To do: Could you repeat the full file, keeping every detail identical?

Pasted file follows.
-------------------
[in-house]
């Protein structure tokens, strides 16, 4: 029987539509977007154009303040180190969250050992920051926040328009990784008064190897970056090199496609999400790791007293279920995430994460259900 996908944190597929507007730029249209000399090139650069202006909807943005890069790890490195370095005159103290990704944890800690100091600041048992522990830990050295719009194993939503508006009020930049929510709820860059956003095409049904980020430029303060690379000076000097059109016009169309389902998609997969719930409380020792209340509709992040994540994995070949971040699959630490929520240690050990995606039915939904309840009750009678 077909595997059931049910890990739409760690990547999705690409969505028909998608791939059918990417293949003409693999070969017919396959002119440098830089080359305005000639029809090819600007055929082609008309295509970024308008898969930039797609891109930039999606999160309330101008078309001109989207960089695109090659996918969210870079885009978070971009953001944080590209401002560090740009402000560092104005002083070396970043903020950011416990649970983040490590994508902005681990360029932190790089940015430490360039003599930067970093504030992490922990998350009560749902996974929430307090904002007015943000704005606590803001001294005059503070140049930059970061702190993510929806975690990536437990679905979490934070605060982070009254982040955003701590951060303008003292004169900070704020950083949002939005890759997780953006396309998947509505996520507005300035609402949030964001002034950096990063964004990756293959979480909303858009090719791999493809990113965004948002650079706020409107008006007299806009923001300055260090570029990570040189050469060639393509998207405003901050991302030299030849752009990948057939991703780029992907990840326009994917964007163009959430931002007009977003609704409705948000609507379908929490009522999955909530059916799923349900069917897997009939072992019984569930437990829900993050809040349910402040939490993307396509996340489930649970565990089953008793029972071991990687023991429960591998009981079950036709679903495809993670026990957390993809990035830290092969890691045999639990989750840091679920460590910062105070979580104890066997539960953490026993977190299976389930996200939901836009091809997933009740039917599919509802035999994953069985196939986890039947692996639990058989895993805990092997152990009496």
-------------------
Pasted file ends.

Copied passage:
[in-house]
């Protein structure tokens, strides 16, 4: 029987539509977007154009303040180190969250050992920051926040328009990784008064190897970056090199496609999400790791007293279920995430994460259900 996908944190597929507007730029249209000399090139650069202006909807943005890069790890490195370095005159103290990704944890800690100091600041048992522990830990050295719009194993939503508006009020930049929510709820860059956003095409049904980020430029303060690379000076000097059109016009169309389902998609997969719930409380020792209340509709992040994540994995070949971040699959630490929520240690050990995606039915939904309840009750009678 077909595997059931049910890990739409760690990547999705690409969505028909998608791939059918990417293949003409693999070969017919396959002119440098830089080359305005000639029809090819600007055929082609008309295509970024308008898969930039797609891109930039999606999160309330101008078309001109989207960089695109090659996918969210870079885009978070971009953001944080590209401002560090740009402000560092104005002083070396970043903020950011416990649970983040490590994508902005681990360029932190790089940015430490360039003599930067970093504030992490922990998350009560749902996974929430307090904002007015943000704005606590803001001294005059503070140049930059970061702190993510929806975690990536437990679905979490934070605060982070009254982040955003701590951060303008003292004169900070704020950083949002939005890759997780953006396309998947509505996520507005300035609402949030964001002034950096990063964004990756293959979480909303858009090719791999493809990113965004948002650079706020409107008006007299806009923001300055260090570029990570040189050469060639393509998207405003901050991302030299030849752009990948057939991703780029992907990840326009994917964007163009959430931002007009977003609704409705948000609507379908929490009522999955909530059916799923349900069917897997009939072992019984569930437990829900993050809040349910402040939490993307396509996340489930649970565990089953008793029972071991990687023991429960591998009981079950036709679903495809993670026990957390993809990035830290092969890691045999639990989750840091679920460590910062105070979580104890066997539960953490026993977190299976389930996200939901836009091809997933009740039917599919509802035999994953069985196939986890039947692996639990058989895993805990092997152990009496």